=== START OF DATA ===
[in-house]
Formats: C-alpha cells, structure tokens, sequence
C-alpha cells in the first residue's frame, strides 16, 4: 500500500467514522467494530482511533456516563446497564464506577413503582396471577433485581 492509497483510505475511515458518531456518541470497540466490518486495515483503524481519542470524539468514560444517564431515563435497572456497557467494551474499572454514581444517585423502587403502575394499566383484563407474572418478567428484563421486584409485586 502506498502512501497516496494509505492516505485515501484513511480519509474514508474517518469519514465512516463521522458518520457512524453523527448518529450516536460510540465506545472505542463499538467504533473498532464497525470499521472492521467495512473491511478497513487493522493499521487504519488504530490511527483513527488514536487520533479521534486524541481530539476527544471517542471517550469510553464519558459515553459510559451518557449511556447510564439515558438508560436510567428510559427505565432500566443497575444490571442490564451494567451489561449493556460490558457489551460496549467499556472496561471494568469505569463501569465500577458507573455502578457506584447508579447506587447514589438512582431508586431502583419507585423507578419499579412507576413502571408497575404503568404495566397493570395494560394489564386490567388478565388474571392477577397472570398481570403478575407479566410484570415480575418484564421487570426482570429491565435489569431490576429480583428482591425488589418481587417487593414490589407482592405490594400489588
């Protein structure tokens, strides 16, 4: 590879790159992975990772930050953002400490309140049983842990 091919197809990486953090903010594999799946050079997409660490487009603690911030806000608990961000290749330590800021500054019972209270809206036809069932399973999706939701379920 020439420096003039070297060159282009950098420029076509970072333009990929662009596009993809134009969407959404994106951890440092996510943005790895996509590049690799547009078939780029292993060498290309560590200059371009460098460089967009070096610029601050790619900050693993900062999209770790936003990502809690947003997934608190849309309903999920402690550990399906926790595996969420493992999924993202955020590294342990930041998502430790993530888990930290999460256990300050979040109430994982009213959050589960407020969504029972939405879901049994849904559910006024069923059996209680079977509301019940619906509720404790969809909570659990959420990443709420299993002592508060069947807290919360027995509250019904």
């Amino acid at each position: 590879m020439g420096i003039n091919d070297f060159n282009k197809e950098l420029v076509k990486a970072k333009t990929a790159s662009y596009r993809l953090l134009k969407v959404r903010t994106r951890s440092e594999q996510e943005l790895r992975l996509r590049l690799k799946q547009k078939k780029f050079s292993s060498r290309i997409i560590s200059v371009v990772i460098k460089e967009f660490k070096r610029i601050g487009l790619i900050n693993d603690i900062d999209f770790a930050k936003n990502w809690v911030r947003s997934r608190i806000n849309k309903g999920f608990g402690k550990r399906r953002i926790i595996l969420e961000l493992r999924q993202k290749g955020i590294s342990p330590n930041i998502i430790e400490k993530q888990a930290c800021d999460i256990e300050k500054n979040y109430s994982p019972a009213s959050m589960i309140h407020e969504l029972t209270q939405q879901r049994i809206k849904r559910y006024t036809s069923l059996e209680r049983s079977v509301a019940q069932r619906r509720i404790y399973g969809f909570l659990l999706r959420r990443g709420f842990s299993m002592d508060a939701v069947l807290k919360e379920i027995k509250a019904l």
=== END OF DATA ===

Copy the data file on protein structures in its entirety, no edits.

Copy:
[in-house]
Formats: C-alpha cells, structure tokens, sequence
C-alpha cells in the first residue's frame, strides 16, 4: 500500500467514522467494530482511533456516563446497564464506577413503582396471577433485581 492509497483510505475511515458518531456518541470497540466490518486495515483503524481519542470524539468514560444517564431515563435497572456497557467494551474499572454514581444517585423502587403502575394499566383484563407474572418478567428484563421486584409485586 502506498502512501497516496494509505492516505485515501484513511480519509474514508474517518469519514465512516463521522458518520457512524453523527448518529450516536460510540465506545472505542463499538467504533473498532464497525470499521472492521467495512473491511478497513487493522493499521487504519488504530490511527483513527488514536487520533479521534486524541481530539476527544471517542471517550469510553464519558459515553459510559451518557449511556447510564439515558438508560436510567428510559427505565432500566443497575444490571442490564451494567451489561449493556460490558457489551460496549467499556472496561471494568469505569463501569465500577458507573455502578457506584447508579447506587447514589438512582431508586431502583419507585423507578419499579412507576413502571408497575404503568404495566397493570395494560394489564386490567388478565388474571392477577397472570398481570403478575407479566410484570415480575418484564421487570426482570429491565435489569431490576429480583428482591425488589418481587417487593414490589407482592405490594400489588
């Protein structure tokens, strides 16, 4: 590879790159992975990772930050953002400490309140049983842990 091919197809990486953090903010594999799946050079997409660490487009603690911030806000608990961000290749330590800021500054019972209270809206036809069932399973999706939701379920 020439420096003039070297060159282009950098420029076509970072333009990929662009596009993809134009969407959404994106951890440092996510943005790895996509590049690799547009078939780029292993060498290309560590200059371009460098460089967009070096610029601050790619900050693993900062999209770790936003990502809690947003997934608190849309309903999920402690550990399906926790595996969420493992999924993202955020590294342990930041998502430790993530888990930290999460256990300050979040109430994982009213959050589960407020969504029972939405879901049994849904559910006024069923059996209680079977509301019940619906509720404790969809909570659990959420990443709420299993002592508060069947807290919360027995509250019904």
């Amino acid at each position: 590879m020439g420096i003039n091919d070297f060159n282009k197809e950098l420029v076509k990486a970072k333009t990929a790159s662009y596009r993809l953090l134009k969407v959404r903010t994106r951890s440092e594999q996510e943005l790895r992975l996509r590049l690799k799946q547009k078939k780029f050079s292993s060498r290309i997409i560590s200059v371009v990772i460098k460089e967009f660490k070096r610029i601050g487009l790619i900050n693993d603690i900062d999209f770790a930050k936003n990502w809690v911030r947003s997934r608190i806000n849309k309903g999920f608990g402690k550990r399906r953002i926790i595996l969420e961000l493992r999924q993202k290749g955020i590294s342990p330590n930041i998502i430790e400490k993530q888990a930290c800021d999460i256990e300050k500054n979040y109430s994982p019972a009213s959050m589960i309140h407020e969504l029972t209270q939405q879901r049994i809206k849904r559910y006024t036809s069923l059996e209680r049983s079977v509301a019940q069932r619906r509720i404790y399973g969809f909570l659990l999706r959420r990443g709420f842990s299993m002592d508060a939701v069947l807290k919360e379920i027995k509250a019904l």